ThisÂ Power BI tutorialÂ helps you to understand how to calculate standard deviation in Power BI measures.

Recently, I worked on a Power BI report where I needed to calculate the standard deviation in sales data using the STDEV.P() function, and I could do so successfully.

In this tutorial, we learned about the Power BI standard deviation measure and how to calculate standard deviation using the Power BI measure. Also, I will tell you how to calculate the standard deviation in Power BI Power Query.

## Standard Deviation in Power BI

In Power BI, standard deviation is a statistical measure that tells you how spread out your data is from the average (or mean) value. It helps you understand the variability within your dataset.

Power BIÂ **Standard Deviation** function syntaxes:

**Syntax – 1**:

`STDEV.P(<ColumnName>)`

**Where**:

**ColumnName**= The name of an existing column. It cannot be an expression.

It Returns the standard deviation of the entire population.

**Syntax – 2**:

`STDEV.S(<ColumnName>)`

**Where**:

**ColumnName**= The name of an existing column. It cannot be an expression.

It Returns the standard deviation of a sample population.

Let’s say you have a dataset of students’ test scores in a class. The average score tells you the typical performance, but the standard deviation tells you how much the scores vary from that average.

For example, if the average score is 70 with a standard deviation of 5, most scores are close to 70, and there’s not much difference between them. But if the standard deviation is 15, scores are more spread out. Some might be much higher than 70, and some might be much lower.

## How to Calculate Standard Deviation in Power BI Measure

Now, I will show you how to calculate standard deviation in power BI.

Here, I have a SharePoint list (**Orders**) that contains below columns with various data types:

Columns | Data Types |
---|---|

Order Date | Date and time |

Product Name | Single line of text |

Category | Single line of text |

Sub-Category | Single line of text |

Sales | Currency |

Profit | Currency |

Follow the below steps to calculate the standard deviation in Power BI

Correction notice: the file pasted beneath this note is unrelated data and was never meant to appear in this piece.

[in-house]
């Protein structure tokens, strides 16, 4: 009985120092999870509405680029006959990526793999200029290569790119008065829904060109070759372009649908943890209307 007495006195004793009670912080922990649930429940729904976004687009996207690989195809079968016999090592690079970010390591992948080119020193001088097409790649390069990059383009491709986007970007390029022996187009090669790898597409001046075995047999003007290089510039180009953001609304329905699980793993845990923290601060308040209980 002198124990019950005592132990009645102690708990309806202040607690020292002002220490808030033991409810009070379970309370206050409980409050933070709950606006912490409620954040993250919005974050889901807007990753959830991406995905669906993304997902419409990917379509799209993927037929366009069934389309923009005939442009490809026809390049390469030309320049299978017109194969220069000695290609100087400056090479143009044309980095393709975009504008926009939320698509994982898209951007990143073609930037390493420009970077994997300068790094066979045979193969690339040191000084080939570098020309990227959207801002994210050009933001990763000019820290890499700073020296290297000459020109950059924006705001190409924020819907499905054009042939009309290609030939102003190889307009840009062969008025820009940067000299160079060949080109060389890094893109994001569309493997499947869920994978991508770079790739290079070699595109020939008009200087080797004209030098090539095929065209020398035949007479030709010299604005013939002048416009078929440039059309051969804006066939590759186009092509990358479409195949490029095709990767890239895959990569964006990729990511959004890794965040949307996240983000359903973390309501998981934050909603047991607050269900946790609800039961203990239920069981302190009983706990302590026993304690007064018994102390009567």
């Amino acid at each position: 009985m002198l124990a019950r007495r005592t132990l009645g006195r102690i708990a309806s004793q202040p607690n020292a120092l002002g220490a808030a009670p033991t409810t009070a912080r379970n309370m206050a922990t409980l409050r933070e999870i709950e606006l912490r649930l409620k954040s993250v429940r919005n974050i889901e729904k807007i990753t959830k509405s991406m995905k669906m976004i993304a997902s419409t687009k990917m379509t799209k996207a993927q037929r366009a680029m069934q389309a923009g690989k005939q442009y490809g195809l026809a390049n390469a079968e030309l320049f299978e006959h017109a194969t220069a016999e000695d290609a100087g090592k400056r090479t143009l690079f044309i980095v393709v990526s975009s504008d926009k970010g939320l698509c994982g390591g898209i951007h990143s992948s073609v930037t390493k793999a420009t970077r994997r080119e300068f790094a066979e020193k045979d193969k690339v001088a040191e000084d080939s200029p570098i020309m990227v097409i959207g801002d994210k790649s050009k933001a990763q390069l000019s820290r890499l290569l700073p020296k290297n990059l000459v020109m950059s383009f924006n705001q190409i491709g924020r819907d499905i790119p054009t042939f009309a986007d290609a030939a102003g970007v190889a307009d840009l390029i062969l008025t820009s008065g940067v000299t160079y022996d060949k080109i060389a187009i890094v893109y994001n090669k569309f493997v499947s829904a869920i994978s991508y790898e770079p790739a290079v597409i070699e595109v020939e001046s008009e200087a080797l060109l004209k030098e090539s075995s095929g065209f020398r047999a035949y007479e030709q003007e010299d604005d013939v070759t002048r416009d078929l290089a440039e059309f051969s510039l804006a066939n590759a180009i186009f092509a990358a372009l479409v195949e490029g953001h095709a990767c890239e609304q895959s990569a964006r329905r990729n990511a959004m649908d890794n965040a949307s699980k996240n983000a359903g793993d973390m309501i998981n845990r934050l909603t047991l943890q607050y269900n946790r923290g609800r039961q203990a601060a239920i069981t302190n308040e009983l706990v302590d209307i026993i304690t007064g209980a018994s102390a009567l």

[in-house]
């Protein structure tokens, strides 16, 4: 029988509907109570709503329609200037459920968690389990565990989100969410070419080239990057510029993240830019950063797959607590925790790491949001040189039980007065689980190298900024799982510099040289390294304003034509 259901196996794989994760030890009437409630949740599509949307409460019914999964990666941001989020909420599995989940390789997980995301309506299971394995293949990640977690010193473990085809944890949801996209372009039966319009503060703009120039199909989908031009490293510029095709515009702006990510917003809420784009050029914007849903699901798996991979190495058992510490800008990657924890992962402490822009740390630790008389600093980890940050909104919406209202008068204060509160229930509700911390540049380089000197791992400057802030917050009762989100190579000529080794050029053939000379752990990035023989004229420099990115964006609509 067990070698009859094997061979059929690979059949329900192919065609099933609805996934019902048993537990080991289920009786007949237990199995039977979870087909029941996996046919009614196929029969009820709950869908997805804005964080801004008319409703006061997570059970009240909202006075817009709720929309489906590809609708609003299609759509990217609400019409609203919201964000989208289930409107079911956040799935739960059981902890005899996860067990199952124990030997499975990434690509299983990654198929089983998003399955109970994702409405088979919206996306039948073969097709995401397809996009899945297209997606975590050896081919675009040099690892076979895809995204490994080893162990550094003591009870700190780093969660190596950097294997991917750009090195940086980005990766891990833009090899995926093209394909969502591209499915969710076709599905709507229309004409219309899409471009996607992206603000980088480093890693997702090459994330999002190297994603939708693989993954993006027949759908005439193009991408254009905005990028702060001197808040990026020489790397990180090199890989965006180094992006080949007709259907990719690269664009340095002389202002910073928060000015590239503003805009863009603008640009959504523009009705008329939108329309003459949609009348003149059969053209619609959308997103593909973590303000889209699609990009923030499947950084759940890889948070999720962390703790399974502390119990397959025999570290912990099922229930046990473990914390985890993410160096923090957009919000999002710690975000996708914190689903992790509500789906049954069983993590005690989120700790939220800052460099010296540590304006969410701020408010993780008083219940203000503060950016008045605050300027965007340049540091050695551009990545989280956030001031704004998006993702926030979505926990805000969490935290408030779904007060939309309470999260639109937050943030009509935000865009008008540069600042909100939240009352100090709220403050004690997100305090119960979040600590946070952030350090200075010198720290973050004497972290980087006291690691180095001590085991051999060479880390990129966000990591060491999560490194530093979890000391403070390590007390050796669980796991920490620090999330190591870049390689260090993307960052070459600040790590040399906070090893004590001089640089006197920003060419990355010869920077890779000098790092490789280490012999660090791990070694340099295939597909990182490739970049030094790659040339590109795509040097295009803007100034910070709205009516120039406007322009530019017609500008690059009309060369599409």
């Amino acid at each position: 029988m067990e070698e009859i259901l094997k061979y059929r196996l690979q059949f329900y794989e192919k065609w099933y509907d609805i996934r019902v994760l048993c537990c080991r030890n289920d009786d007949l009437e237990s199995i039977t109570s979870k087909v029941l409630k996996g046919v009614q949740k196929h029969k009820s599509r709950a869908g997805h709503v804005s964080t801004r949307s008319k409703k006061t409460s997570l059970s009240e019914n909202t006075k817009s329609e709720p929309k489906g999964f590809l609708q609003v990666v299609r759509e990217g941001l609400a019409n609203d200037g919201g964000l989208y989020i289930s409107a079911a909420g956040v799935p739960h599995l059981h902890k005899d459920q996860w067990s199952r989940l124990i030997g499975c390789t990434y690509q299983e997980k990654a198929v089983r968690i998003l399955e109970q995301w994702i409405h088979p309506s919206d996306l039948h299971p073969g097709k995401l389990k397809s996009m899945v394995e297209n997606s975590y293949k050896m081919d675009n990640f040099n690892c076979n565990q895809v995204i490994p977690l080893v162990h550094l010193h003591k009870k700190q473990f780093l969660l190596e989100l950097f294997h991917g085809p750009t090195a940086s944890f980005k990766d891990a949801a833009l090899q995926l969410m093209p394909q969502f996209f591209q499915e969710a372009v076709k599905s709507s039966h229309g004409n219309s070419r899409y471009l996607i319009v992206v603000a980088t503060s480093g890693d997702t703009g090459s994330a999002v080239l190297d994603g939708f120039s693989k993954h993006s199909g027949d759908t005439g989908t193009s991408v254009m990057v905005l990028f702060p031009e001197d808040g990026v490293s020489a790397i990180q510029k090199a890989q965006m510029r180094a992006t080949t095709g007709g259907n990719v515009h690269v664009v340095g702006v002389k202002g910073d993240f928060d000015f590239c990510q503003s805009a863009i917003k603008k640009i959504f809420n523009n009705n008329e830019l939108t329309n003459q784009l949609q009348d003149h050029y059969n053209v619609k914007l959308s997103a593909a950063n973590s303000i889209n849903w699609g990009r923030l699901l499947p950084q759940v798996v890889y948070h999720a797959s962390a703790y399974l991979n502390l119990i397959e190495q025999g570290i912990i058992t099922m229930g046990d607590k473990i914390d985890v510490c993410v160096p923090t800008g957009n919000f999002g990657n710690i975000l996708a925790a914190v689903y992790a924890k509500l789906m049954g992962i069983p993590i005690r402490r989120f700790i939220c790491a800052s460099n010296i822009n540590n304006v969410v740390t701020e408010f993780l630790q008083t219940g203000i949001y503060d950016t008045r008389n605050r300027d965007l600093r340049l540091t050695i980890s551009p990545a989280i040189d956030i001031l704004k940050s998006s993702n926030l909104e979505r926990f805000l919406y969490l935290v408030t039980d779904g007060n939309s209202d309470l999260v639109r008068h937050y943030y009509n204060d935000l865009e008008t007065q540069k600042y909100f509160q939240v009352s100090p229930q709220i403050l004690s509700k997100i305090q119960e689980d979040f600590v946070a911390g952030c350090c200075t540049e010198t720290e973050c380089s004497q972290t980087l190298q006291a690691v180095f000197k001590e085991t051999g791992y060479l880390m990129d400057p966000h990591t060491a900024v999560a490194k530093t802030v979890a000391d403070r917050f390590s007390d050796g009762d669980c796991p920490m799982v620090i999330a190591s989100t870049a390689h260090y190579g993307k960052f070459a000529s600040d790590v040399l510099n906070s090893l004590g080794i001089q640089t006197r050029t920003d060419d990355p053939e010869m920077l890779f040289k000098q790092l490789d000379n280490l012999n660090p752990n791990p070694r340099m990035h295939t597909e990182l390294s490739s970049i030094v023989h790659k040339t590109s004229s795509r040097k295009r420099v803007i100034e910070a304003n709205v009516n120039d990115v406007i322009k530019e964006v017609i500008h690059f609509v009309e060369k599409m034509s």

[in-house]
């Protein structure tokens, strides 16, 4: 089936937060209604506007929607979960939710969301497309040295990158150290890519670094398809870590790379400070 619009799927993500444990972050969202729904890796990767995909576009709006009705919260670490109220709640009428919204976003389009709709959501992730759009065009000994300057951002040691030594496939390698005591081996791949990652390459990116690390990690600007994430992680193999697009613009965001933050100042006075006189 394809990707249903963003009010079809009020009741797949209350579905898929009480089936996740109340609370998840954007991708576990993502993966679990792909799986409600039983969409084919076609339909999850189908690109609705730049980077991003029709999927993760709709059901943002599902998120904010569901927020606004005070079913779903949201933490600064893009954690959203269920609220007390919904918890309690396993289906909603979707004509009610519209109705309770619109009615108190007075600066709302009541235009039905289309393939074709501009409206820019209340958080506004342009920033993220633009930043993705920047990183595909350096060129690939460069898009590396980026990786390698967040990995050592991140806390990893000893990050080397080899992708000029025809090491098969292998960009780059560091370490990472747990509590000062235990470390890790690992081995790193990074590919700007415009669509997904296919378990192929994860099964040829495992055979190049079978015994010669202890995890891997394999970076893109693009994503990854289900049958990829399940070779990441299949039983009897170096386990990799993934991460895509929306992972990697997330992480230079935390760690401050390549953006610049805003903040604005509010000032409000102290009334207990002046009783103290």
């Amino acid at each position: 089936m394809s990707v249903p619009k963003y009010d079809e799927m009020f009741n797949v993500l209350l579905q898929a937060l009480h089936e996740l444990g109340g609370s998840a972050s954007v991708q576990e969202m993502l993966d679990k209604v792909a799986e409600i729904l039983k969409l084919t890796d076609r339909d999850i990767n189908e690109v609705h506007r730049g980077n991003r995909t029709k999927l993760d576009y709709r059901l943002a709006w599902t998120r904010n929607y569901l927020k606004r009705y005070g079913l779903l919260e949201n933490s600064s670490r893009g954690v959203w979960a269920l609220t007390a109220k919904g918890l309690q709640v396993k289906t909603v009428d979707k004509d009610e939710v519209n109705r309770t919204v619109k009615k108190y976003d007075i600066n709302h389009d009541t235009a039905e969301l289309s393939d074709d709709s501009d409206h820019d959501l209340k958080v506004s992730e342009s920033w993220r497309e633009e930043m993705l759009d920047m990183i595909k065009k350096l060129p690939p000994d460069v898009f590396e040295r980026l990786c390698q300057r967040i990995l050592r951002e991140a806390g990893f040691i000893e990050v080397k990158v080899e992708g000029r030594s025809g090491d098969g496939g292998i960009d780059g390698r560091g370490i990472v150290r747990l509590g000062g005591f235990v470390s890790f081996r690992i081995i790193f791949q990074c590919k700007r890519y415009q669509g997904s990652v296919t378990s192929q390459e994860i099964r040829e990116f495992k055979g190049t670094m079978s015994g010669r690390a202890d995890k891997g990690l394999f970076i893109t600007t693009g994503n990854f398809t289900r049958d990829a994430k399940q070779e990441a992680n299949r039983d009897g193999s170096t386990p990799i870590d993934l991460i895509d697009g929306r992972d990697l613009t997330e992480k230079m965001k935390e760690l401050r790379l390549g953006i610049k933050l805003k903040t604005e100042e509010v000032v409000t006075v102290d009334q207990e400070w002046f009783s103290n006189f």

Now, I am creating for the sample population like you can create an entire population.

**1**. Open **Power BI Desktop** and load the data. Then, you see data in the **Data** pane.

**2**. Under the **Home** tab, click the **New measure**.

**3**. In the formula bar, put the below expression.

`Standard Deviation = STDEV.S(Orders[Sales])`

Where:

**Standard Deviation**= Name of the Measure**Orders**= Name of the Table**Sales**= Name of the Column

**4**. Click the **Home** tab -> Expand **Visual gallery**(black box) -> Click the **Card** visual.

**5**. Then, using the **+Add data** option, add the **Standard Deviation** into the **Data** field.

**6**. After that, you can see the standard deviation result in the Power BI Card visual.

This way, you can calculate the standard deviation in the Power BI measure.

## How to Calculate Standard Deviation in Power BI Power Query Editor

Now, we will see how to calculate standard deviation in Power Query Editor. I hope you load the data set.

**1**. Under the **Home** tab, click **Transform data**.

**2**. Select the column you want to calculate the standard deviation. In my case, Sales.

**3**. Goto **Transform** tab, expand **Statistics** and select **Standard Deviation**.

**4**. After that, you see the Standard Deviation of sales.

This way, you calculate the standard deviation in Power BI Power Query.

## Conclusion

I hope you follow all the steps to create a standard deviation in Power BI.

This tutorial taught us the standard deviation in Power BI and how to calculate standard deviation in Power BI measures. Additionally, we learned how to calculate the standard deviation in Power BI Power Query.

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Preeti Sahu is an expert in Power Apps and has more than 6 years of experience working with SharePoint and the Power Platform. As a Power Platform expert for Power BI, Power Apps, Power Automate, Power Virtual Agents, and Power Pages, she is currently employed with TSinfo Technologies. She is the author of the book **Microsoft Power Platform A Deep Dive.**Â She also made a big technical contribution to SharePointDotNet.com in the form of articles on the Power Platform. She enjoys traveling and spending time with her family in her spare time.